“Perpetual plum”: Colour naming strategies in Maybelline’s lip products


  • Isabel Espinosa-Zaragoza Universidad de Alicante 0000-0002-9206-6917




ESP, colour terminology, verbal image, naming, lipstick, cosmetics


This study deals with the particularities of “constructed nameables” (Wyler, 2007, p. 117), that is, colour terminology in the context of cosmetic products, more specifically, of lipstick colour names by the cosmetic company Maybelline. How these nameables are created (i.e. word formation processes) and the imagery exploited (i.e. themes) in order to be memorable in a competitive market are the focus of this study. For this purpose, a sample of four lipstick collections with a total of seventy-six shades was manually collected from their official webpage (www.maybelline.com). The analysis reveals the predominance of two nomenclatures: morfosyntactic and semantic. The former is intended to capture the consumer’s attention by deviating from the expected. This is carried out by means of both hyphenated expressions, such as pink-for-me, mauve-for-me or plum-for-me, and with the use of the determiner more and secondary colour terms, like in more taupe, more magenta or more truffle, among others. The latter aims at seducing the consumer by exploiting theme consistency based on either romance and compulsion (e.g. magenta affair, pink fetish) or on colour longevity (e.g. everlasting wine, eternal cherry). In some cases, these are also combined with alliteration (e.g. timeless toffee, continuous coral, committed coral, perpetual plum) and assonance (e.g. steady red-y) to further appeal to the consumer. The results and conclusions point to the paramount importance of colour terminology in cosmetic verbal identity (Allen and Simmons, 2003). These colour names contribute to a coherent and homogeneous lip product range organization that is highly memorable and attention-grabbing.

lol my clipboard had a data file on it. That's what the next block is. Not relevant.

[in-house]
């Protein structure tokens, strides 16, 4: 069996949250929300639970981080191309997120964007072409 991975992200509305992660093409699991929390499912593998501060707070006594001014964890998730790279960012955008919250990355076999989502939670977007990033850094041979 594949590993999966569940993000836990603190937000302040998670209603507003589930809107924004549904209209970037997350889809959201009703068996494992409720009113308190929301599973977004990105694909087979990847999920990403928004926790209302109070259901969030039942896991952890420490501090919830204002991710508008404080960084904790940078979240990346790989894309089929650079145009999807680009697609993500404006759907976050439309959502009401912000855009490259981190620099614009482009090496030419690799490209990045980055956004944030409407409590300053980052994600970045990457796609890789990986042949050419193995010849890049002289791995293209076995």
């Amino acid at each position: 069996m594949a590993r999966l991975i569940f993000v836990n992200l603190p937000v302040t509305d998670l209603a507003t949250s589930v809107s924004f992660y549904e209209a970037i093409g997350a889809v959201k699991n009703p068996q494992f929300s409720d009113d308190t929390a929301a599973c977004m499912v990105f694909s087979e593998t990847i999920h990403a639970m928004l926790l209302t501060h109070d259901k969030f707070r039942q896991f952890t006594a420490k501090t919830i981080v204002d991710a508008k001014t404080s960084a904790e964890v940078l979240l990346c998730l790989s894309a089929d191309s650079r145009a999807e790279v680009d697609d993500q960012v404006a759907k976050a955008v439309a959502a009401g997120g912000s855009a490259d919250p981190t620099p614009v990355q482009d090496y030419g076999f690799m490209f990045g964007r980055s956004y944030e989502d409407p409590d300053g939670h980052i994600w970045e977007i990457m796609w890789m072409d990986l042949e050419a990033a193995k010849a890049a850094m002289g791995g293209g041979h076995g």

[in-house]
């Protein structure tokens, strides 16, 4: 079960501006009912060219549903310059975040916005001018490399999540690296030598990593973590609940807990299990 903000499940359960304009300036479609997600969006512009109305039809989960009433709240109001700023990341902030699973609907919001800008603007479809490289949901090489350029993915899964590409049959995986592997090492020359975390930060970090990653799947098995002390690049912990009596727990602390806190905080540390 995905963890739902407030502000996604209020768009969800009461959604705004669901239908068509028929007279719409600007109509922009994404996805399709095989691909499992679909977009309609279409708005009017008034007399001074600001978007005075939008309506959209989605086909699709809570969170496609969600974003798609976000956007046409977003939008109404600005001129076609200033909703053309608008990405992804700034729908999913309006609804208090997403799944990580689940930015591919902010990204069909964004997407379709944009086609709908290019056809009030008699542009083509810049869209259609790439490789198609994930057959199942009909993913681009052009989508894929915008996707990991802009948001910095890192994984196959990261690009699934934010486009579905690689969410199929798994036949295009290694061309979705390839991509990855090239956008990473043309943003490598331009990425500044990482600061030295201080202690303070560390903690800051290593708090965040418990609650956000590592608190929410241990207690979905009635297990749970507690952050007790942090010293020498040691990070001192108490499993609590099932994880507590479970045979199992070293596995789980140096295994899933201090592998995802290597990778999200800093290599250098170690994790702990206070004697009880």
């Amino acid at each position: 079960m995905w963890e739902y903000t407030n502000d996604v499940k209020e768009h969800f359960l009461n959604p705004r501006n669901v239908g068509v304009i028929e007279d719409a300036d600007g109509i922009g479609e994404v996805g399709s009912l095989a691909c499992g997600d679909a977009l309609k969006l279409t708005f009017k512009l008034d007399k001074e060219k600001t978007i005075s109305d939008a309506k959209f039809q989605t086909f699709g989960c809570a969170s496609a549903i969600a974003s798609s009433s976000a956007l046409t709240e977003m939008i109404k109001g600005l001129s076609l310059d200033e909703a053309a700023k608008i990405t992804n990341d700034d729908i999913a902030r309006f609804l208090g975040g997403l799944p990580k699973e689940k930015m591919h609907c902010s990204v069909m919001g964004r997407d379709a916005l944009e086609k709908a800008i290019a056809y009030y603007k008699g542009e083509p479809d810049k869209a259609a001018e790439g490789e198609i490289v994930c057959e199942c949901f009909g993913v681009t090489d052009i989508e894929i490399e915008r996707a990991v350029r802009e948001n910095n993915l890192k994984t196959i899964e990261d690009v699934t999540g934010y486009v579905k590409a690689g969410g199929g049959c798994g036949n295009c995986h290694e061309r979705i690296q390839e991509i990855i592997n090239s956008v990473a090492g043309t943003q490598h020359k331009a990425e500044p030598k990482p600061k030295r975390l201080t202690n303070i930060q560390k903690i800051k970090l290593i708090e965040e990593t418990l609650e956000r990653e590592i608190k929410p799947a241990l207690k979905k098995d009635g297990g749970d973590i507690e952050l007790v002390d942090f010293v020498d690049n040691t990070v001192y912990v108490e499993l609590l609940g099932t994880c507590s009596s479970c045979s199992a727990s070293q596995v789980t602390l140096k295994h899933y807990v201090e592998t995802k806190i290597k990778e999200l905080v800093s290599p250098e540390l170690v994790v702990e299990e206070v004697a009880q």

Allen, T. and Simmons, J. (2003) ‘Visual and verbal identity’, in Clifton, R. and Simmons, J. (eds.) Brands and Branding. London: The Economist Newspaper, pp. 113–126.

Anishchanka, A., Speelman, D. and Geeraerts, D. (2014) Referential meaning in basic and non-basic color terms’, in Anderson, W., Biggam, C. P., Hough, C., and Kay, C. (eds.) Colour studies: A broad spectrum. Amsterdam/Philadelphia: John Benjamins, pp. 323–338.

Bauer, L. and Renouf, A. (2001) ‘A Corpus-based Study of Compounding in English’, Journal of English Linguistics, 29(2), pp. 101–123. doi: 10.1177%2F00754240122005251

Berlin, B., and Kay, P. (1969) Basic Color Terms: Their Universality and Evolution. Berkeley: University of California Press.

Biggam, C. P. (2012) The semantics of colour: A historical approach. Cambridge: Cambridge University Press.

Casson, R. W. (1994) ‘Russett, Rose, and Raspberry: The Development of English Secondary Color Terms’, Journal of Linguistic Anthropology, 4(1), pp. 5–22. doi: 10.1525/jlin.1994.4.1.5

Espinosa-Zaragoza, I. (2022) A study of colour names in the cosmetic industry. Master’s Thesis. University of Alicante.